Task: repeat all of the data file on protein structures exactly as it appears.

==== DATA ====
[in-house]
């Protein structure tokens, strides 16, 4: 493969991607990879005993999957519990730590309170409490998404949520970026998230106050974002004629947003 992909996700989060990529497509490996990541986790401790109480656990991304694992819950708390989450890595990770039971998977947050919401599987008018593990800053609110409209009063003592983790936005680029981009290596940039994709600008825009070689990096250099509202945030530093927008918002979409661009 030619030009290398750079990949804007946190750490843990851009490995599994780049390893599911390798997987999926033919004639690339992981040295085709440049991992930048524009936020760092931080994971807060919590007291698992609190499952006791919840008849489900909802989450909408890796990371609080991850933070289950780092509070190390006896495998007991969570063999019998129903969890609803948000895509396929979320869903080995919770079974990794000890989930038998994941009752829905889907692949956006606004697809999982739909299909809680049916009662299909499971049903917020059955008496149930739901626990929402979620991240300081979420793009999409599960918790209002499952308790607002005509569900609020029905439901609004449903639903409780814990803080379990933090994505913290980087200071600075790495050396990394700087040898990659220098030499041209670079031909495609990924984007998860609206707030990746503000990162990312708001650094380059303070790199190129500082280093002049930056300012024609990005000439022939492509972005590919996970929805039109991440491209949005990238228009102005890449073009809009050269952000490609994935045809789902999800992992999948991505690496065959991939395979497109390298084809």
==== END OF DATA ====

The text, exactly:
[in-house]
């Protein structure tokens, strides 16, 4: 493969991607990879005993999957519990730590309170409490998404949520970026998230106050974002004629947003 992909996700989060990529497509490996990541986790401790109480656990991304694992819950708390989450890595990770039971998977947050919401599987008018593990800053609110409209009063003592983790936005680029981009290596940039994709600008825009070689990096250099509202945030530093927008918002979409661009 030619030009290398750079990949804007946190750490843990851009490995599994780049390893599911390798997987999926033919004639690339992981040295085709440049991992930048524009936020760092931080994971807060919590007291698992609190499952006791919840008849489900909802989450909408890796990371609080991850933070289950780092509070190390006896495998007991969570063999019998129903969890609803948000895509396929979320869903080995919770079974990794000890989930038998994941009752829905889907692949956006606004697809999982739909299909809680049916009662299909499971049903917020059955008496149930739901626990929402979620991240300081979420793009999409599960918790209002499952308790607002005509569900609020029905439901609004449903639903409780814990803080379990933090994505913290980087200071600075790495050396990394700087040898990659220098030499041209670079031909495609990924984007998860609206707030990746503000990162990312708001650094380059303070790199190129500082280093002049930056300012024609990005000439022939492509972005590919996970929805039109991440491209949005990238228009102005890449073009809009050269952000490609994935045809789902999800992992999948991505690496065959991939395979497109390298084809």